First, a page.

Many of you may have heard about the recent change for Proficiency codes, with DfE no longer requiring schools to make pupils take an EAL assessment and to report on this data. We caught up with Terri Cawser, Assistant Service Lead at Pupil & School Support (Birmingham Local Authority) to ask for her insight into what the new changes meant for schools.
It was announced in June, that there is no longer a requirement for schools to report on the level of proficiency in English of pupils for whom English is not their first language. This was a measure first introduced as a requirement of the school census in 2016 and, at the time, was billed as a way to for the DfE to use data to inform policy on this high needs group; to support schools to distinguish between EAL pupils who lack a basic command of the English language and those who are bilingual; and to allow the DfE to use this data, along with attainment and destination data to measure whether the individual pupils or education settings they attend, face additional educational challenges. It contained criteria on a 5 point scale ranging from A. New to English through B. Early Acquisition, C. Developing Competence, D. Competent and finally E. Fluent.
For many schools and settings the introduction of this measure was welcomed. It finally allowed them to clearly demonstrate and celebrate the range of bilingual learners within their setting. It also allowed them to really demonstrate the different levels of EAL support and provision that needed to be in place for different groups of bilingual learners.
This criteria also made the answer to the question “how long is a pupil EAL for?” very clear – forever!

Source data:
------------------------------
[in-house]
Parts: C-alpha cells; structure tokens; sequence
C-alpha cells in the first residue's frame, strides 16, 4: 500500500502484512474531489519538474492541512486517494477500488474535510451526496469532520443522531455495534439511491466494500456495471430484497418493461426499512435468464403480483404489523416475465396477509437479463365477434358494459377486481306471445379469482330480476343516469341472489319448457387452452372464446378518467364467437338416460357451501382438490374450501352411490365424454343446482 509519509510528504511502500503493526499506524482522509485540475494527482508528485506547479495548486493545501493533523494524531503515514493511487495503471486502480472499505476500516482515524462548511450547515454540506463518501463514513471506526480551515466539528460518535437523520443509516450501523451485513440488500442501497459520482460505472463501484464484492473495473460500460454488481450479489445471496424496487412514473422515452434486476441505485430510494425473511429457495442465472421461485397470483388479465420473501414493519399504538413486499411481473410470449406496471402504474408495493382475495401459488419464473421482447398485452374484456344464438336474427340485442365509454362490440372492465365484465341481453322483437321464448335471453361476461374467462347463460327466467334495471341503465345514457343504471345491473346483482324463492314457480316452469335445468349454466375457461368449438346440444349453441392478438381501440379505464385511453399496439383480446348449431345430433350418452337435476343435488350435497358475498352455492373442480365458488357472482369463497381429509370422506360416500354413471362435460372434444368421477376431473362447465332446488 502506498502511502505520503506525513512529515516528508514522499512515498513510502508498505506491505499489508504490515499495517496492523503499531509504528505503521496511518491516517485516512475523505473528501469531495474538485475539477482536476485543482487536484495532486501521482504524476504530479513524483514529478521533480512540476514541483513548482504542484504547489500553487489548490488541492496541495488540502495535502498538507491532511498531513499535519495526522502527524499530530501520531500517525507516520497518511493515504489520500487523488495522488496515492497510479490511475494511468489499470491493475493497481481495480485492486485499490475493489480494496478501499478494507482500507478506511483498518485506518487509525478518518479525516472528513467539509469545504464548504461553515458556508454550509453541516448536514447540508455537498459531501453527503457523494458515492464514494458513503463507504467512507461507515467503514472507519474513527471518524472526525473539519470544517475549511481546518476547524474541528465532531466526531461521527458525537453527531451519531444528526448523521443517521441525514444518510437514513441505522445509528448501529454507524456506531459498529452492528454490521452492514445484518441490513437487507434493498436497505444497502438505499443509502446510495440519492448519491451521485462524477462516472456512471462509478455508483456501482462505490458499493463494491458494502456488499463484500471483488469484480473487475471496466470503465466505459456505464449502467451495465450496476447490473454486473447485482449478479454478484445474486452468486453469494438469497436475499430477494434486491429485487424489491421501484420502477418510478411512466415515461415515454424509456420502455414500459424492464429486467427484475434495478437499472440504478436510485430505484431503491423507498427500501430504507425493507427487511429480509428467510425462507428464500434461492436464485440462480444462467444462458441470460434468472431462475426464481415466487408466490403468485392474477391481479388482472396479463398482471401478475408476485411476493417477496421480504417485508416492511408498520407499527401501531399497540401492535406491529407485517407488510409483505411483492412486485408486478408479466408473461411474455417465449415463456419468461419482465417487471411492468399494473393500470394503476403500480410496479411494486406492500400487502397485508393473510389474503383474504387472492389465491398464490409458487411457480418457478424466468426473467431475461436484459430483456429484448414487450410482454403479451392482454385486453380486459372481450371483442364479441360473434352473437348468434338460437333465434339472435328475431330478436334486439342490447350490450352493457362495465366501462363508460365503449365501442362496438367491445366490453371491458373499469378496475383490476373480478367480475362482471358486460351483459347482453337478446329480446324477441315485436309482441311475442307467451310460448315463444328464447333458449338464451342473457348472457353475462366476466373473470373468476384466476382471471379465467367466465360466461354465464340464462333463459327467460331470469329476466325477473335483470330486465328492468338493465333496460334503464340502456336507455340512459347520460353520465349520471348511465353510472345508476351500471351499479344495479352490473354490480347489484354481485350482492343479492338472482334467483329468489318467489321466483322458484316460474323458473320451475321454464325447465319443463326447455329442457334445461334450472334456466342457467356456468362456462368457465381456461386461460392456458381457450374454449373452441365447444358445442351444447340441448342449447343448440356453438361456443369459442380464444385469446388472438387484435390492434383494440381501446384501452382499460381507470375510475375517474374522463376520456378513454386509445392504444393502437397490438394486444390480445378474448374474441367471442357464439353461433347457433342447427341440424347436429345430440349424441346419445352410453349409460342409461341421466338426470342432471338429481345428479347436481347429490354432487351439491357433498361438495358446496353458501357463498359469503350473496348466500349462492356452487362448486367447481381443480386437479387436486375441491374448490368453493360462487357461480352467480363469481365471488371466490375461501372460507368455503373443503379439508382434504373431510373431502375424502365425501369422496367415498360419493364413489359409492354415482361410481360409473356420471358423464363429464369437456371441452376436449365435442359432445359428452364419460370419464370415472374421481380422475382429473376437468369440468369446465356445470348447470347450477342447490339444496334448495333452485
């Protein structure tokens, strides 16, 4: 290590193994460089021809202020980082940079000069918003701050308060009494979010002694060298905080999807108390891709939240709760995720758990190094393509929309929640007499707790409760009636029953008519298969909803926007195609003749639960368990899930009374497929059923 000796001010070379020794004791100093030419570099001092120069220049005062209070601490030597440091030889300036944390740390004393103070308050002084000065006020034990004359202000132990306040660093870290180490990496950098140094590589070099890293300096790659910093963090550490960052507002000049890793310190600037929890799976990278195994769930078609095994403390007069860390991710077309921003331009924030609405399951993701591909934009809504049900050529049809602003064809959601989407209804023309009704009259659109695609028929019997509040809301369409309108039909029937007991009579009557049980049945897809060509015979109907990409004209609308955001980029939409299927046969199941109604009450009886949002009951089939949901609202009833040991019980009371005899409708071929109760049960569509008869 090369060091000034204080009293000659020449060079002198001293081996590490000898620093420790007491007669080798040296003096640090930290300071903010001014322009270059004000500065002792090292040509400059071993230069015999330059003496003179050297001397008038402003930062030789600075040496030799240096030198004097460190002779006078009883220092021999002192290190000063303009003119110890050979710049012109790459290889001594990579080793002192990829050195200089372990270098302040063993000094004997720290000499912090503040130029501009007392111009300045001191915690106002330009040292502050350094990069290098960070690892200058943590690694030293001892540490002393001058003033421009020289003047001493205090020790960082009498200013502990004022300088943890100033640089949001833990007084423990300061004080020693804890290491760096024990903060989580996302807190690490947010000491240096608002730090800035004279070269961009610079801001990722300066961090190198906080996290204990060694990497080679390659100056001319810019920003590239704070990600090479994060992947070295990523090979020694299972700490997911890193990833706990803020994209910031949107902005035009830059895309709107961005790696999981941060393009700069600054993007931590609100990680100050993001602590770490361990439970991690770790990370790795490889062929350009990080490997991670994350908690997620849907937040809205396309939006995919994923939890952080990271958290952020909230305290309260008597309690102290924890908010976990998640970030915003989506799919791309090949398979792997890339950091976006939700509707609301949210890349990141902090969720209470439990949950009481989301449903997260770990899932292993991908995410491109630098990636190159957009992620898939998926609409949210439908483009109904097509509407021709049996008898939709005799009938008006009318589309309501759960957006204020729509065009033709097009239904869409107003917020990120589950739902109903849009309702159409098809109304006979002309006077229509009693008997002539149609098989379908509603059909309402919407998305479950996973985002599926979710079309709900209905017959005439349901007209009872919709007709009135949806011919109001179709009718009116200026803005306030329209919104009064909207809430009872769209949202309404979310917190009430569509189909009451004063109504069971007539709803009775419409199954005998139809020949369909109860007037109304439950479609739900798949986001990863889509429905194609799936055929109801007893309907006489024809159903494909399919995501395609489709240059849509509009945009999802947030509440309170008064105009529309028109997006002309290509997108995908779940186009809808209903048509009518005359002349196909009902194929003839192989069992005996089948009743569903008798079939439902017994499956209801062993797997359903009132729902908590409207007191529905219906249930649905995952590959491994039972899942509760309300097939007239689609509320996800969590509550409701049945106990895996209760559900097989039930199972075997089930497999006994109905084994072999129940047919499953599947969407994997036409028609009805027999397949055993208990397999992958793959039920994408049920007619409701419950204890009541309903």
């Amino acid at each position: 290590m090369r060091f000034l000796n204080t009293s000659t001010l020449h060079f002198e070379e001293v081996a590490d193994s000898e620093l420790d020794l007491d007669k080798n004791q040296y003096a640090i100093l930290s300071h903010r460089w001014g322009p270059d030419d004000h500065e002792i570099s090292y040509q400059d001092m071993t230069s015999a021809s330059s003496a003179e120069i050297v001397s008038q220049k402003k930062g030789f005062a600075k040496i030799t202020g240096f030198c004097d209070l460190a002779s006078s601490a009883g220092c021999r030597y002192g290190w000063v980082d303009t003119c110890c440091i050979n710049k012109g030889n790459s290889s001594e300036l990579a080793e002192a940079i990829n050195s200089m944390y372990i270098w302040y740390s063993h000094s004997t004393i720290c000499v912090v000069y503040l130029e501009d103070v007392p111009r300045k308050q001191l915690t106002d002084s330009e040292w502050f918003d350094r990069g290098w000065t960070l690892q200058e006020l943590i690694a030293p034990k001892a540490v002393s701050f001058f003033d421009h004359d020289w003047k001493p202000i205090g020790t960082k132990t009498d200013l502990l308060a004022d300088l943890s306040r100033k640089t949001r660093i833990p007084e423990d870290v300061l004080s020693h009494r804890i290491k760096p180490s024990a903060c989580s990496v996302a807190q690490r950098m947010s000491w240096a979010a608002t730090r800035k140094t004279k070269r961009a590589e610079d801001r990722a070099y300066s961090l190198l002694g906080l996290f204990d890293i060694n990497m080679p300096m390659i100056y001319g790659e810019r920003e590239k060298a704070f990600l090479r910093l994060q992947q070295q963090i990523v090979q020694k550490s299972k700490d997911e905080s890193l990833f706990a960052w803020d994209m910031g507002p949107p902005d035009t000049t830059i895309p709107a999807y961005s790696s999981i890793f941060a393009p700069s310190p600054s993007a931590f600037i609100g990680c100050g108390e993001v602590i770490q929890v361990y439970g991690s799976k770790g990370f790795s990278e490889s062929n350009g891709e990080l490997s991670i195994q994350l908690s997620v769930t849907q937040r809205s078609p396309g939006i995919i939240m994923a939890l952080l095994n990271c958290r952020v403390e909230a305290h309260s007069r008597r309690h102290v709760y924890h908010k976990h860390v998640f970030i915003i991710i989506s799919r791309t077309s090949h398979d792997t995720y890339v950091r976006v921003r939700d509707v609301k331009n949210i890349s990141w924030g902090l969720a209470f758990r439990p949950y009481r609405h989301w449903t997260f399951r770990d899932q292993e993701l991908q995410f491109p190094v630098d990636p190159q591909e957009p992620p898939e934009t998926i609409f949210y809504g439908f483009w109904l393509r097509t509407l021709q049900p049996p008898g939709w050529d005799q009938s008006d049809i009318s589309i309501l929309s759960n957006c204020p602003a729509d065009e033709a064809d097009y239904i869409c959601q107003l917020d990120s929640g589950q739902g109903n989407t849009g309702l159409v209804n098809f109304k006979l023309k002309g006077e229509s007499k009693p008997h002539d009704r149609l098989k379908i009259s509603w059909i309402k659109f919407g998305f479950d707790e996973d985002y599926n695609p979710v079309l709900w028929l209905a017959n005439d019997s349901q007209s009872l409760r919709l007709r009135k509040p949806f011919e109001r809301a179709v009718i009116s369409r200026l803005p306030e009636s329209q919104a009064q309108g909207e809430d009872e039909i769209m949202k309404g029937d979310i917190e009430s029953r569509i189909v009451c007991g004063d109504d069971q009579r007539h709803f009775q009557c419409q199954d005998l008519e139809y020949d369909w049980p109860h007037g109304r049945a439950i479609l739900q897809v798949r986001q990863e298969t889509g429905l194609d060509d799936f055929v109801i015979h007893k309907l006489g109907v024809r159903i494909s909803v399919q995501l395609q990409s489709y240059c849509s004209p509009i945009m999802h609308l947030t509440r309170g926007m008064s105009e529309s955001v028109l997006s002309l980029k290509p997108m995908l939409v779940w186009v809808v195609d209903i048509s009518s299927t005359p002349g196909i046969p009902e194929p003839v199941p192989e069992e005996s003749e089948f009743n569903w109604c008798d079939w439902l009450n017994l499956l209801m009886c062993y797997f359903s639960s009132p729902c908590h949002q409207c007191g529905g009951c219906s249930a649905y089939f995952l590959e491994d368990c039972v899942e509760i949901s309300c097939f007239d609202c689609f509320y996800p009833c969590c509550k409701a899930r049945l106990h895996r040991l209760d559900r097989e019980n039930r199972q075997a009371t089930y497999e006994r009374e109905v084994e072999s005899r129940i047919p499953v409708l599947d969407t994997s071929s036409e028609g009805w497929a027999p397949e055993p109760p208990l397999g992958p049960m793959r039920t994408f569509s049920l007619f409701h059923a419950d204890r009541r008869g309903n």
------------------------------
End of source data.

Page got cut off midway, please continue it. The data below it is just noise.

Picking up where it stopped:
The removal of the need to report on the proficiency in English of a pupil should not stop schools and settings from assessing this.
There is still a need to understand the progress of bilingual learners within a school or setting. There remains the need to ensure that provision is carefully matched to the needs of all individual learners. There continues to be a need to develop the knowledge, skills and understanding of teachers on how to assess and teach pupils with differing levels of proficiency in English in order to achieve the best outcomes. Just because teachers don’t have to report pupils’ English proficiency anymore, doesn’t mean there shouldn’t be an EAL assessment anymore.
The only real change that the removal of the requirement within the school census should have is the purpose of the EAL assessment.
No longer is the purpose of an EAL assessment linked to the need to report the information. The focus now should return to being what it always should have been – assessment to inform provision and achieve the best outcomes for the children and young people in our schools and settings for whom English is an additional language.
We’d like to thank Terri Cawser for supplying the text for this blog! Terri Cawser is one of the Assistant Service Leads at Pupil and School Support in Birmingham, a team of 40 teachers who support all mainstream maintained, free schools and academies in the local authority. As well as being responsible for service development at PSS she also leads on EAL for the service. Terri has spent her whole teaching career working in inner city Birmingham schools and has seen the changing profile of EAL first hand providing her with the knowledge and experience to support schools in meeting the needs of their EAL pupils.
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